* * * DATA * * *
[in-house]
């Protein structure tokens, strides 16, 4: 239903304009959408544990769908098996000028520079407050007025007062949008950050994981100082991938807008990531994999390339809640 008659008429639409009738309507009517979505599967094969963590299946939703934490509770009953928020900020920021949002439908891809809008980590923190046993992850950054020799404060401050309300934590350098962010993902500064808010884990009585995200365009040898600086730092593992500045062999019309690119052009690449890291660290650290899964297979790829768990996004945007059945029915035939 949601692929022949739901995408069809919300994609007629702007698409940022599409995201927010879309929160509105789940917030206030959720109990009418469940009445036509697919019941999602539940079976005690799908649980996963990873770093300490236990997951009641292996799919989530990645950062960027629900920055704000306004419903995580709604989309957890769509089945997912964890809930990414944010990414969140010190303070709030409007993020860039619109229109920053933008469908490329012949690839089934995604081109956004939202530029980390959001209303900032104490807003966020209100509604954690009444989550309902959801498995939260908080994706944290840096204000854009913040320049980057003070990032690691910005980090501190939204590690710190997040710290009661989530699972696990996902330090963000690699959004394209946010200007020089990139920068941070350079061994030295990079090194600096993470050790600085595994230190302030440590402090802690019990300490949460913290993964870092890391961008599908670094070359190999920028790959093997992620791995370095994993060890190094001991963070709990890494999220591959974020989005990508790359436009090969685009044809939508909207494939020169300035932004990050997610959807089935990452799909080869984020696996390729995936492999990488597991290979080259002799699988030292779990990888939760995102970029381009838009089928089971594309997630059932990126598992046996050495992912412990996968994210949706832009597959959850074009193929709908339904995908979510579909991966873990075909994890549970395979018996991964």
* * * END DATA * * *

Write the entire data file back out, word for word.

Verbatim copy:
[in-house]
């Protein structure tokens, strides 16, 4: 239903304009959408544990769908098996000028520079407050007025007062949008950050994981100082991938807008990531994999390339809640 008659008429639409009738309507009517979505599967094969963590299946939703934490509770009953928020900020920021949002439908891809809008980590923190046993992850950054020799404060401050309300934590350098962010993902500064808010884990009585995200365009040898600086730092593992500045062999019309690119052009690449890291660290650290899964297979790829768990996004945007059945029915035939 949601692929022949739901995408069809919300994609007629702007698409940022599409995201927010879309929160509105789940917030206030959720109990009418469940009445036509697919019941999602539940079976005690799908649980996963990873770093300490236990997951009641292996799919989530990645950062960027629900920055704000306004419903995580709604989309957890769509089945997912964890809930990414944010990414969140010190303070709030409007993020860039619109229109920053933008469908490329012949690839089934995604081109956004939202530029980390959001209303900032104490807003966020209100509604954690009444989550309902959801498995939260908080994706944290840096204000854009913040320049980057003070990032690691910005980090501190939204590690710190997040710290009661989530699972696990996902330090963000690699959004394209946010200007020089990139920068941070350079061994030295990079090194600096993470050790600085595994230190302030440590402090802690019990300490949460913290993964870092890391961008599908670094070359190999920028790959093997992620791995370095994993060890190094001991963070709990890494999220591959974020989005990508790359436009090969685009044809939508909207494939020169300035932004990050997610959807089935990452799909080869984020696996390729995936492999990488597991290979080259002799699988030292779990990888939760995102970029381009838009089928089971594309997630059932990126598992046996050495992912412990996968994210949706832009597959959850074009193929709908339904995908979510579909991966873990075909994890549970395979018996991964």